Dhokla for Dinner, or Anytime
While dried mixes for dhokla, a spongy Gujarati chickpea flour (besan) cake, can be found in every Indian supermarket, this homemade version is superior in flavor and texture and not terribly difficult or time-consuming to prepare. Dhokla is most often eaten as a snack, drizzled with both tamarind and mint chutneys, but Cafe Drake prefers wedges or squares served as a side dish to thick stews or saucy beans. Above, dhokla plays well with a chickpea curry and pan-fried, shredded cabbage. This savory "cake" also intrigues when presented as a first-course, a well-dressed mound of micro-greens resting alongside. Our recipe below makes a large cake so it's perfect for a dinner party. Refrigerated leftovers, wrapped well, keep for 5 days; for best results, allow the dhokla to come to room temperature before eating.
Bgin by mixing 4 1/2 cups of chickpea flour with 1 1/2 cups plain yogurt (low-fat is fine, non-fat not so good) and set aside for 2 hours. Now add 1 t. of dried ginger powder and 1 t. of cayenne pepper. Stir in about 2 t. sugar, 1 t. lime juice, 2 t. baking soda, salt to taste (count on at least 1-2 t.) and 1/2 t. turmeric. Mix well and begin to slowly add warm water until you have achieved a batter just barely of pouring consistency. To do this effectively stir the mixture constantly while adding the water, bits at a time so as not to get it too runny.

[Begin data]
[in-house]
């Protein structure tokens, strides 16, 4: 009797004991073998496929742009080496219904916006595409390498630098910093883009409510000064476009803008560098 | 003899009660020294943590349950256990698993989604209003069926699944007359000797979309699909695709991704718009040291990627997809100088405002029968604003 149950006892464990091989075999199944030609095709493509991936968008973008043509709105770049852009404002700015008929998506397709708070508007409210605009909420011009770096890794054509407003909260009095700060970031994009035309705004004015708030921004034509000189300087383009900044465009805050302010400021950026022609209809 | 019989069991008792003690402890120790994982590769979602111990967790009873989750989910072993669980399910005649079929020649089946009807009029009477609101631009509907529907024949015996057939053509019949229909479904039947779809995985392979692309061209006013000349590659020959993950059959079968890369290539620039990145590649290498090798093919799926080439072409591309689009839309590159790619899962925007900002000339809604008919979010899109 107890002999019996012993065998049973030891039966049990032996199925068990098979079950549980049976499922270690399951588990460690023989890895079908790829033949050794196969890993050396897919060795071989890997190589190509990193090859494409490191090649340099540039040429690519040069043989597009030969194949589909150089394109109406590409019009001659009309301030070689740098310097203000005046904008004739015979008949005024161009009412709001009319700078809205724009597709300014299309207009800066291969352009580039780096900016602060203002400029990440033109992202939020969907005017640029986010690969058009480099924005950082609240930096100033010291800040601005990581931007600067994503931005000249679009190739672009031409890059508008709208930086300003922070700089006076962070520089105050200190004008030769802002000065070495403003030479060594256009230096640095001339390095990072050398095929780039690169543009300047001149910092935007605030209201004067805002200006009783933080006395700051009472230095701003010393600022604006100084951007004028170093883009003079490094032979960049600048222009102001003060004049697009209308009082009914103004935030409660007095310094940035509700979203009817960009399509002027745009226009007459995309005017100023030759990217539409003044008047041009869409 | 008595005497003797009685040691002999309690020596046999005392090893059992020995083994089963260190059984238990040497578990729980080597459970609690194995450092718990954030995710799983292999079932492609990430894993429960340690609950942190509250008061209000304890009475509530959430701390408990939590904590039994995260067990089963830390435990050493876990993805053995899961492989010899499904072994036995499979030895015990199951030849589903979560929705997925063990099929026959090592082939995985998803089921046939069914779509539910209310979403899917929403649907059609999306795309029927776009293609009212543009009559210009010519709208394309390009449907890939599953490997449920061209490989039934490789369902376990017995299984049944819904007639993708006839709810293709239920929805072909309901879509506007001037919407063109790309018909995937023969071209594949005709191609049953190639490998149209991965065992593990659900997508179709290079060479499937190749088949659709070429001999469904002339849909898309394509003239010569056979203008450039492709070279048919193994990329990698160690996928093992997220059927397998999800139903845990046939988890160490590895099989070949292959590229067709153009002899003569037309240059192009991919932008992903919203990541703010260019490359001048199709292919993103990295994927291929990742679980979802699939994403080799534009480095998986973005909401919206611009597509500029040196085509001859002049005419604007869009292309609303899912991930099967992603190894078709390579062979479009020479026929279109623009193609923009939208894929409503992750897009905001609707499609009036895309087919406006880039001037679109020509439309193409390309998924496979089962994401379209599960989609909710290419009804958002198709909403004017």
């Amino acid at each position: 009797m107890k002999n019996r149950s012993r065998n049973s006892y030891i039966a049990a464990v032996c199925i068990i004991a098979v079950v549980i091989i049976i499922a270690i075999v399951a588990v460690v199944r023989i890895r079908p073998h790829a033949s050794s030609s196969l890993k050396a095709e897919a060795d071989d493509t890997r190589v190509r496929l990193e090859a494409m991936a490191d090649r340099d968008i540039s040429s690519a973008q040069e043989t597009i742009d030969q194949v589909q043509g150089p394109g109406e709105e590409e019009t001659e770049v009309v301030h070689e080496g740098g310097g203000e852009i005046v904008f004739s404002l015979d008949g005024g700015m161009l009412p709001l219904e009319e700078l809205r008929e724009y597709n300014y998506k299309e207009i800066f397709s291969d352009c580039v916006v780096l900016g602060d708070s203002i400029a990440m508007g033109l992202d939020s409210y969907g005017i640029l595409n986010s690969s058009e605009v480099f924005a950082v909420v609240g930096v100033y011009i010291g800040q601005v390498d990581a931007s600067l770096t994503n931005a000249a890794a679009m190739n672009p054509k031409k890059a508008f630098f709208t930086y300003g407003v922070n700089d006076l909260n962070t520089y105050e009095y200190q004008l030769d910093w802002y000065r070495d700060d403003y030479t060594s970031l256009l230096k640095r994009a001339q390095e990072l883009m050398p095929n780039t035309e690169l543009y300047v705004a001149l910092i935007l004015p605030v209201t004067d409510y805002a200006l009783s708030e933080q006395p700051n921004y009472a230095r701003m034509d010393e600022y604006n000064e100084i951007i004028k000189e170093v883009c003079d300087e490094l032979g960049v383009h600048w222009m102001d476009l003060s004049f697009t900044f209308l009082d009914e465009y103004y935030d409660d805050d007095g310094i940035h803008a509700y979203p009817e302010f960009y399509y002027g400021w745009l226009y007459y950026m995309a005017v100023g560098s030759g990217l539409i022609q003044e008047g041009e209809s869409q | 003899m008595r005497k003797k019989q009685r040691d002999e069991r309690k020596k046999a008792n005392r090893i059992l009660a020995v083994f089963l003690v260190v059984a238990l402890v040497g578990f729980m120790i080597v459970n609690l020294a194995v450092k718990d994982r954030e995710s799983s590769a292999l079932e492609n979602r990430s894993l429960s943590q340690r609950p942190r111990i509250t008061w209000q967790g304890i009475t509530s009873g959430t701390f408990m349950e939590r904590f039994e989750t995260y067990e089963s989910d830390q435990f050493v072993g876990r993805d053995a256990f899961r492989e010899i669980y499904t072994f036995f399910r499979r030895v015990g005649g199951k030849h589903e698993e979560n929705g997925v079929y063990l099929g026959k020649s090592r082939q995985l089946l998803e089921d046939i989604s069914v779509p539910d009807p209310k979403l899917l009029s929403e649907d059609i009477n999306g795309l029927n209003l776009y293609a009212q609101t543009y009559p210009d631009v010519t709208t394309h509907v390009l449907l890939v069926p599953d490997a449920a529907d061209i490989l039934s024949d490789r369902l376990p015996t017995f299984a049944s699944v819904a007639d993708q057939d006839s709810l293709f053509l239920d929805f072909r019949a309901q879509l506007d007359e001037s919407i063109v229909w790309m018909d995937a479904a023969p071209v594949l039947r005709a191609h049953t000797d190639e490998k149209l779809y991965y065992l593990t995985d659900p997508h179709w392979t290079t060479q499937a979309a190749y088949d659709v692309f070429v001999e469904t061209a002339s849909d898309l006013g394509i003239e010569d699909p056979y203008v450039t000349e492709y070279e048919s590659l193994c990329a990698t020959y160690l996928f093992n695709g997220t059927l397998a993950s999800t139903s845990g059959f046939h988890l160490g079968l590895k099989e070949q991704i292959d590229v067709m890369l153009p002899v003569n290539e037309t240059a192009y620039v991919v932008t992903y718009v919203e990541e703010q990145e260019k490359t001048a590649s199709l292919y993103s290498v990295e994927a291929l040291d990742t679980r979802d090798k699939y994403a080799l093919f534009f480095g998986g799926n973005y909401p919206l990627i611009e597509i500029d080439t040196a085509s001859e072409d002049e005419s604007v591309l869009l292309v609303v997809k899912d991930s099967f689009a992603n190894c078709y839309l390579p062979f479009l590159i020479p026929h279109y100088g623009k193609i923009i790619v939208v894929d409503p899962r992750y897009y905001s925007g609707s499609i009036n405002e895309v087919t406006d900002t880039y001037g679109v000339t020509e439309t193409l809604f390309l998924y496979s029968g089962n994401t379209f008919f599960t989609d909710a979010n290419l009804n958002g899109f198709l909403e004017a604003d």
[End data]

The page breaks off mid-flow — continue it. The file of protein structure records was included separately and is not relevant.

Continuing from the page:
Here's the tricky part: you'll need to pull out the largest, most enormous saucepan/soup pot you own. Find a round cake pan that can fit inside and lightly oil it. Pour the batter into the pan (you may have to do this in 2 batches - or cut the recipe in half). Put a rack, or even a bowl filled with water, into the bottom of the sauce pan and carefully place the filled cake pan on top. Add water to the saucepan to about 1 inch or less below the bottom of the cake pan. Are you staying with me here? If not, just re-read carefully as it's actually easier than described! Just make sure the water level has not reached, or is touching, the bottom of the cake pan.
Cover the sauce pan with a lid and steam over medium heat for about 15 minutes or until the dhokla has firmed up. A good trick is to touch the top of the dhokla - if your finger comes away clean you should be good. Allow the dhokla to cool for at least 15 minutes then carefully cut into squares, wedges, diamond shapes, etc. Do not remove pieces from the pan just yet. Set aside while making the tempering oil:
Heat 2 t. vegetable or olive oil over a medium-high flame. When very hot toss in 1 t. black mustard seeds. Have a lid handy as they pop and fly everywhere! Once the seeds have stopped popping throw in 1 t. sesame seeds, 10 curry leaves (if you have them - and you should keep some always in your freezer) and 2-3 minced green chilies. Cook for about 15 seconds then pour the seasoned oil over the dhokla, still in the pan. Let cool and serve warm or at room temperature. May be garnished with chopped cilantro or slivered scallions.